"Failure is essential to learn and to succeed." This philosophy was key for my daughter, Rosie MacLennan, London 2012 Olympic gold medalist in Trampoline, to understand throughout her journey to becoming an Olympian in Beijing 2008, London 2012 and Rio 2016.
Rosie grew up in a family where sports and dance were used to learn life skills. As her mother, I introduced Rosie to many activities. Like her siblings, Rosie demonstrated natural ability in many directions, but from age six set her mind on competing at the Olympics.
She wrote stories in her grade one journal about becoming an Olympian. I don't think she knew what made an Olympian; just that she wanted to march with the Canadian flag in the opening ceremonies. When her brothers started trampoline, she tagged along. She jokes that I couldn't find a babysitter but I entered them in a "family jump" class where they each had a trampoline for an hour with a coach. Great fun and physical workout!
When the boys started hitting the rafters, the coach sent us to Skyriders. Fun turned into Rosie's passion; her dream became more real when she started competing internationally at age 11.
Competitive sports have been a staple in our family for generations. Sport has taught our children important life skills: perseverance, sportsmanship, working hard towards goals, and dealing with failure. Our motto: If you don't fall during a practice then you haven't tried something that pushed your limits. Learn to fail fast, pick yourself back up and push through the difficulties until you find a solution that works for you. Failure is a necessary component of achievement.
Rosie has always shown mental strength in facing adversity but behind her, she has a strong support system to find solutions to meet her challenges. Through her journey, she has suffered disappointments and more recently, concussions, but we're all there to support her. The recent P&G Thank You Mom video really resonates with me and showcases the Mom behind every Olympian. Behind each athlete, there's a mom and a family to share the highs and lows. Families make sacrifices, are present every day and available to listen/advise at any hour through the tough moments. Every Olympian starts first as someone's child or sibling!
Rosie is the perfect match for Tide's "Small but powerful" campaign both physically and mentally. An international judge once told Rosie she would never make it because she had the wrong body (powerful legs; short stocky frame). For many, this would have been devastating and an excuse to give up. But we talked about her goals. Her small but powerful body has become the source of her success -- her mental toughness to face adversity and challenge is her key strength.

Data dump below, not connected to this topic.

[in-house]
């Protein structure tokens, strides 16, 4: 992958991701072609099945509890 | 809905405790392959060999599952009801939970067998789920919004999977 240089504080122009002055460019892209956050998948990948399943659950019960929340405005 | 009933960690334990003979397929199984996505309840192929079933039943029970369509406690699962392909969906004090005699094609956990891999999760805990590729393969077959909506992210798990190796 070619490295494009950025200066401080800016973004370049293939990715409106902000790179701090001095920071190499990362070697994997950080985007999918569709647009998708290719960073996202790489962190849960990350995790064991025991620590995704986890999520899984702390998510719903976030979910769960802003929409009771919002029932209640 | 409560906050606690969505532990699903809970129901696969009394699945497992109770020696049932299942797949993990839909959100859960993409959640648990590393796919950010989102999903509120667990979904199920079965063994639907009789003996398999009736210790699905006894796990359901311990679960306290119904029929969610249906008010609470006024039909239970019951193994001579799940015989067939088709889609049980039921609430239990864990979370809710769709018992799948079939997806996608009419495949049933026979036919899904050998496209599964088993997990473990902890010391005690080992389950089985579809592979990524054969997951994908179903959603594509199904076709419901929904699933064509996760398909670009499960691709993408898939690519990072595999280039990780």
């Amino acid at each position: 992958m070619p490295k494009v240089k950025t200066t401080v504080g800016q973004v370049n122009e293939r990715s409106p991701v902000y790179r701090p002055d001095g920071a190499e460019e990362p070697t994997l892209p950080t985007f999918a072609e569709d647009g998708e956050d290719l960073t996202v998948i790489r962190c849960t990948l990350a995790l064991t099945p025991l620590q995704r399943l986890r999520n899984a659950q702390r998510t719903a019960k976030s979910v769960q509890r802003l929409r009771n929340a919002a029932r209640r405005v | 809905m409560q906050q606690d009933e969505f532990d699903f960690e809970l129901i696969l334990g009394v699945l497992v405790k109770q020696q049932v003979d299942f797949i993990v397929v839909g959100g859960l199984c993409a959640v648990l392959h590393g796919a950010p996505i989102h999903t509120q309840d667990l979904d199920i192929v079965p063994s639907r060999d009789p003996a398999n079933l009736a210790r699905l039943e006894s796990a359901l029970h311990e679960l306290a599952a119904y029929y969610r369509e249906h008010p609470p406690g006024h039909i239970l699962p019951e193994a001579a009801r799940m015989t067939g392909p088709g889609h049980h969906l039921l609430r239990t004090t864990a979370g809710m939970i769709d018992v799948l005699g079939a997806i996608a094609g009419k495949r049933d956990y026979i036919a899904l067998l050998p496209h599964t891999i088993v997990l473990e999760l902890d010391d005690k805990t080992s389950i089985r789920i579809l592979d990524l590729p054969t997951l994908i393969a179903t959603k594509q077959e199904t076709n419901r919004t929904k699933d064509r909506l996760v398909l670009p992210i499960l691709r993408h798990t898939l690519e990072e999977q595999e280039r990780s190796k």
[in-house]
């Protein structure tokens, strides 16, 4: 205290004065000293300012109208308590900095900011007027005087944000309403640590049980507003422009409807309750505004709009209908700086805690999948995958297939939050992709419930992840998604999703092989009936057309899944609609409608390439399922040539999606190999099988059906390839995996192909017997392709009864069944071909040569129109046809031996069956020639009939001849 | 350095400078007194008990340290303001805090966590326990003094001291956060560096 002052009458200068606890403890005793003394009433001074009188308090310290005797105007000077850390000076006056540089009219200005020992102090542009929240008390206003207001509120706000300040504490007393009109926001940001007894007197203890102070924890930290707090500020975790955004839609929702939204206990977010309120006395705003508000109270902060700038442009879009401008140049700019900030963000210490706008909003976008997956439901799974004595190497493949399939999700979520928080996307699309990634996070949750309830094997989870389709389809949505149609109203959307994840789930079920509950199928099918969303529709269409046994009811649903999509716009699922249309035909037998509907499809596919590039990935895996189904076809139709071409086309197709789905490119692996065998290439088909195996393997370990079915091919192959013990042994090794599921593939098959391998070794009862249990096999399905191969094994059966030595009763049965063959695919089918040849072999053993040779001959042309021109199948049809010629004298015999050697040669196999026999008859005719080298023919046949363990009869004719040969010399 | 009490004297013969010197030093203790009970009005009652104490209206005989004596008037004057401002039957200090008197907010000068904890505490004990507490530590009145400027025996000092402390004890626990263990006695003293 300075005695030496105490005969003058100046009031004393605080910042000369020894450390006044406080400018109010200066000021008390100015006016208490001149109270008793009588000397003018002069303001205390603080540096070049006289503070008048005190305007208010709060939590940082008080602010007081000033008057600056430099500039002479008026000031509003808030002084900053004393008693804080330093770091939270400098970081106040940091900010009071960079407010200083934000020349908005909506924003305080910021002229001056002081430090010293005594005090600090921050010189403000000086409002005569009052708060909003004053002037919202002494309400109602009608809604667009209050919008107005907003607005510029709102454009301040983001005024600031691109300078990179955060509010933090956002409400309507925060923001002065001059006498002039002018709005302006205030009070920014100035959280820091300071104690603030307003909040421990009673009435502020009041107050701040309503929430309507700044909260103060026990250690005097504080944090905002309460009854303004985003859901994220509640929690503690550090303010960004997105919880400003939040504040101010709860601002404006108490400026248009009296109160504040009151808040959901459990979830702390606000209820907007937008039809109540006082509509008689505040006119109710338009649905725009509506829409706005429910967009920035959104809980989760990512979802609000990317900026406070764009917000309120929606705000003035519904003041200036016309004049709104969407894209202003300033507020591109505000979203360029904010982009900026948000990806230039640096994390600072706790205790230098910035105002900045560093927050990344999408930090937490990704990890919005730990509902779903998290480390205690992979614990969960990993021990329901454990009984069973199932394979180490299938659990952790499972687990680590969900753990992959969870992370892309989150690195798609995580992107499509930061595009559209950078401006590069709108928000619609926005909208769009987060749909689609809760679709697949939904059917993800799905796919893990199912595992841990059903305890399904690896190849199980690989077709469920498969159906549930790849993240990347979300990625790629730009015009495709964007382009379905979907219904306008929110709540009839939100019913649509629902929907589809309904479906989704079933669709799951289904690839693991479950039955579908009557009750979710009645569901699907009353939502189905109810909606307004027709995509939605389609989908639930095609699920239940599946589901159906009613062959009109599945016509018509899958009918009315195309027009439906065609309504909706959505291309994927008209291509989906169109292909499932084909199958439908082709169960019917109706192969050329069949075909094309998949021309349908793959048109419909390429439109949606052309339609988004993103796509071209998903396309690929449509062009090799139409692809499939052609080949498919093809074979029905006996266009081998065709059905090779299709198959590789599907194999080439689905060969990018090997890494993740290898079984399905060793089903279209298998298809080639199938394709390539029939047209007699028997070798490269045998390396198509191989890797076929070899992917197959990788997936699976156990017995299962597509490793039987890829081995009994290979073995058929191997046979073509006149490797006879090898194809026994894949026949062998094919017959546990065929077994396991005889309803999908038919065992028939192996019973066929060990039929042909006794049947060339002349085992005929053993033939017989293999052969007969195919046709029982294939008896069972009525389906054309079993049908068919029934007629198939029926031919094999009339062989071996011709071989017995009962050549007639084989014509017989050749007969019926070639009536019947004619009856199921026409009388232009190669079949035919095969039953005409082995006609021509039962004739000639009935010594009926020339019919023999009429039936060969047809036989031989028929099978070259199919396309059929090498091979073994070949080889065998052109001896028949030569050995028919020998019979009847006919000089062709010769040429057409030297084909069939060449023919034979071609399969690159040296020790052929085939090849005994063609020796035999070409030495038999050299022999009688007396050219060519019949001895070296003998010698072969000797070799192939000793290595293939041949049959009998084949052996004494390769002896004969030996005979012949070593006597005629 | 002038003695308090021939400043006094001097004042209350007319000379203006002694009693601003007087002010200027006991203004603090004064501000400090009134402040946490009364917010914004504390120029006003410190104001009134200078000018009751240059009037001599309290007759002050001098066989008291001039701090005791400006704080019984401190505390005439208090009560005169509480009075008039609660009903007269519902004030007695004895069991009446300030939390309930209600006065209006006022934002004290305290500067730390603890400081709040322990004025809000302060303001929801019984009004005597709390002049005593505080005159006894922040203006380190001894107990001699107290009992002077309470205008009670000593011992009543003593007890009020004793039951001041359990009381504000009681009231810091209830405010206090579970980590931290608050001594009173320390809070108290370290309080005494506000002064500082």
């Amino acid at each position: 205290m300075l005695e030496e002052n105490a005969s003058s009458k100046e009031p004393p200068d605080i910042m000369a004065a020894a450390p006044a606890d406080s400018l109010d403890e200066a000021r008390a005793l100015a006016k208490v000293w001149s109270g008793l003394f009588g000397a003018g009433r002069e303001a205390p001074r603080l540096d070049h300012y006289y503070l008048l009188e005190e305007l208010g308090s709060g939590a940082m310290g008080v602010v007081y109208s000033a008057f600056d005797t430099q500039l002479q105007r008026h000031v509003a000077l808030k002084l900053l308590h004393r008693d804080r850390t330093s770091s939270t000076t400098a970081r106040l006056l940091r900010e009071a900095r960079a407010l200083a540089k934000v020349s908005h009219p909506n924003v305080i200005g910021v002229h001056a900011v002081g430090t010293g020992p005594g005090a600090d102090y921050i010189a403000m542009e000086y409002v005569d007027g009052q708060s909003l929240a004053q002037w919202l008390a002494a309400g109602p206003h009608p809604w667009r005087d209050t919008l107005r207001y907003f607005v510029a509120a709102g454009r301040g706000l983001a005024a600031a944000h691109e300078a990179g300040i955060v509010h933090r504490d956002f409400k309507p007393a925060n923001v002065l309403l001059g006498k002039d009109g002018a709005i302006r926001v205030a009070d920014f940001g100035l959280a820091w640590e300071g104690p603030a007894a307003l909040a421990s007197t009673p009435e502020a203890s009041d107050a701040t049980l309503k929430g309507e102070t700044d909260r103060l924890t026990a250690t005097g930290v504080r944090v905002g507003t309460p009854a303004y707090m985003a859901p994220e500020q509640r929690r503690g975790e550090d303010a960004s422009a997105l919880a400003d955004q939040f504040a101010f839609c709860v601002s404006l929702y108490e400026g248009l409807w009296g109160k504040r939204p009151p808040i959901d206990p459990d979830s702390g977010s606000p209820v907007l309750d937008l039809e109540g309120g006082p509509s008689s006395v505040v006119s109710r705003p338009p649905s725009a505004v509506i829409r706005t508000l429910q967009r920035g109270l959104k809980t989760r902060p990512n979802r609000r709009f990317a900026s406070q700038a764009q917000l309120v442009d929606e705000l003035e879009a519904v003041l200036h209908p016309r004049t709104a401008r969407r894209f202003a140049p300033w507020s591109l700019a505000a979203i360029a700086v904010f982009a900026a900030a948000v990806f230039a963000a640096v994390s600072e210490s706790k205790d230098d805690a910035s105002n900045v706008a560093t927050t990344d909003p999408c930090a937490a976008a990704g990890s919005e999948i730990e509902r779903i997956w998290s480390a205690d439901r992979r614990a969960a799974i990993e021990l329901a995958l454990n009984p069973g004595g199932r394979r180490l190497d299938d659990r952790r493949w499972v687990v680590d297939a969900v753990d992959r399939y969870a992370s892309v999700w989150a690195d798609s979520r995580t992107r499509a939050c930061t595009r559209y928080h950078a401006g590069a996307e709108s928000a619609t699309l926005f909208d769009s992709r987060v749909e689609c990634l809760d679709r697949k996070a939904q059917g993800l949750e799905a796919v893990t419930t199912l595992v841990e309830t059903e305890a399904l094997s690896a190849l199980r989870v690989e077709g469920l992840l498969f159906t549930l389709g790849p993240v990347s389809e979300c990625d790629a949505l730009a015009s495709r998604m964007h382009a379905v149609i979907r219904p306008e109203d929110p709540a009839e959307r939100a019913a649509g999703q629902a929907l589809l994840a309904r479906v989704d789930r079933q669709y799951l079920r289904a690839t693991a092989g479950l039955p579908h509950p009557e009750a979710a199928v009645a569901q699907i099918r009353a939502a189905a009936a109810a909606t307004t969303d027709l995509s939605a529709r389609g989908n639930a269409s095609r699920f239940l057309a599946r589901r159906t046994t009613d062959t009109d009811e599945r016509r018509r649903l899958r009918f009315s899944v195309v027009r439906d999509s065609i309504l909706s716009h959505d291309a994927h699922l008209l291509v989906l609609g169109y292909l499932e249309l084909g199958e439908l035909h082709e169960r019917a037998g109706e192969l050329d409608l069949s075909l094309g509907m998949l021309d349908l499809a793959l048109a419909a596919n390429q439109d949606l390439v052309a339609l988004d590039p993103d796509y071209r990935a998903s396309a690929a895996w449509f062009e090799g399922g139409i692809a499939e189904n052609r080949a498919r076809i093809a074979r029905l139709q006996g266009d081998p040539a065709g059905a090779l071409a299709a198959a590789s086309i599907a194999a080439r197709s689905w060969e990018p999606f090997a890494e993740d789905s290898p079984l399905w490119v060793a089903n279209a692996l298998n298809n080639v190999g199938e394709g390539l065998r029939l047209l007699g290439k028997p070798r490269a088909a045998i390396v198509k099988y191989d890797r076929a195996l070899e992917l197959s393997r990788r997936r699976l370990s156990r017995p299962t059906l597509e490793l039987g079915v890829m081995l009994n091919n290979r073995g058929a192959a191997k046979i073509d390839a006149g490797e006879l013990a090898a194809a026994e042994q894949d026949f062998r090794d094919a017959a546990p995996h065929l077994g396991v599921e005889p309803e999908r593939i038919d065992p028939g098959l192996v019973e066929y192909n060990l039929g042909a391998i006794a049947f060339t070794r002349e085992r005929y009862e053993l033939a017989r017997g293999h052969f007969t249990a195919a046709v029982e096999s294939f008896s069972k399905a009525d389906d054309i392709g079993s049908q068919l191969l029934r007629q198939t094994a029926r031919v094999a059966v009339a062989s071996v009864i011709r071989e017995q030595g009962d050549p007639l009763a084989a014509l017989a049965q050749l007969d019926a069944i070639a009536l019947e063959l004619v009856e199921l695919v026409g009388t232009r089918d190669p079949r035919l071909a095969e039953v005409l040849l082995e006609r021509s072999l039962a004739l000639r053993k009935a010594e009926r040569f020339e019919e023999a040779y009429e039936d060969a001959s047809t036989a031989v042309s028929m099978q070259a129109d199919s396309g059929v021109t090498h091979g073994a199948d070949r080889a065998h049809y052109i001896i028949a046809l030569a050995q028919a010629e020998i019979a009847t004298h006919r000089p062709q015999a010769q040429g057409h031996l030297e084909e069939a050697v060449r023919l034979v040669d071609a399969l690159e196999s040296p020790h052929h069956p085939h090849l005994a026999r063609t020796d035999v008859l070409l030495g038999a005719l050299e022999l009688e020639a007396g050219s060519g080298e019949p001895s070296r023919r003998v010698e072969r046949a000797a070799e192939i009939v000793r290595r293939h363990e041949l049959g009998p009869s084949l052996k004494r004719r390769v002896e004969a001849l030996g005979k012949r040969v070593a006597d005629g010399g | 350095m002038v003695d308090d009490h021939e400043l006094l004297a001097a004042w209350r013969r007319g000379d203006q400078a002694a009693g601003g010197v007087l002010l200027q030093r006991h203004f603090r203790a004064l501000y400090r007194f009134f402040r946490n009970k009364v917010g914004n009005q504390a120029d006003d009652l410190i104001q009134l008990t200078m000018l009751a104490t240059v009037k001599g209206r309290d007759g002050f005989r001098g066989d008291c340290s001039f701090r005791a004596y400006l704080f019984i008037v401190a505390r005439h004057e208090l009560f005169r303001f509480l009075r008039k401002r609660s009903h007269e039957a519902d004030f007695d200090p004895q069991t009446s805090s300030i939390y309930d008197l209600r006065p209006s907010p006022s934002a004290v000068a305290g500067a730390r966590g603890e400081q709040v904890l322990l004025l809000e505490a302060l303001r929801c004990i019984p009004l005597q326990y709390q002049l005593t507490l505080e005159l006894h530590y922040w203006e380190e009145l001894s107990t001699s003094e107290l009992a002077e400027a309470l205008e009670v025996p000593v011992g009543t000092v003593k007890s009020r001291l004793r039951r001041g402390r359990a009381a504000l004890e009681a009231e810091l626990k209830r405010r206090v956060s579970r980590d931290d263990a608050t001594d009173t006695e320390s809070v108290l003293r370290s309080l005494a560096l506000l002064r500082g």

We encouraged our children to reach high for their goals and to push their limits. Talent is a privilege not to be wasted so you must work hard to maximize your capabilities. Rosie has taken her talent, worked hard to push her limits and reached the top of the podium. She has chased her dream to the fullest. But the true reward and life lessons come from enjoying the journey. Good or bad. Whether she wins or loses, Rosie always has the support of her family. To us it is her journey that defines her; to us she's just Rosie!
Sixteen years after starting trampoline, Rosie MacLennan competed in the 2012 London Olympic Games--her second Olympics--and won Canada's only gold medal. Performing the most difficult routine of the competition, Rosie earned a career-high score of 57.305 and secured Canada's first-ever Olympic trampoline gold medal. After Rosie's Olympic triumph, she maintained her top international ranking at the 2013 FIG World Championships. A year later, she was the first woman to compete 3 triples at Worlds and added silver to her growing medal collection. At the 2015 Toronto Pan Am Games, Rosie successfully defended her Pan Am title from Rio.
Rosie is proud, as am I, to be the Tide brand ambassador and a member of P&G's "Thank You Mom" team.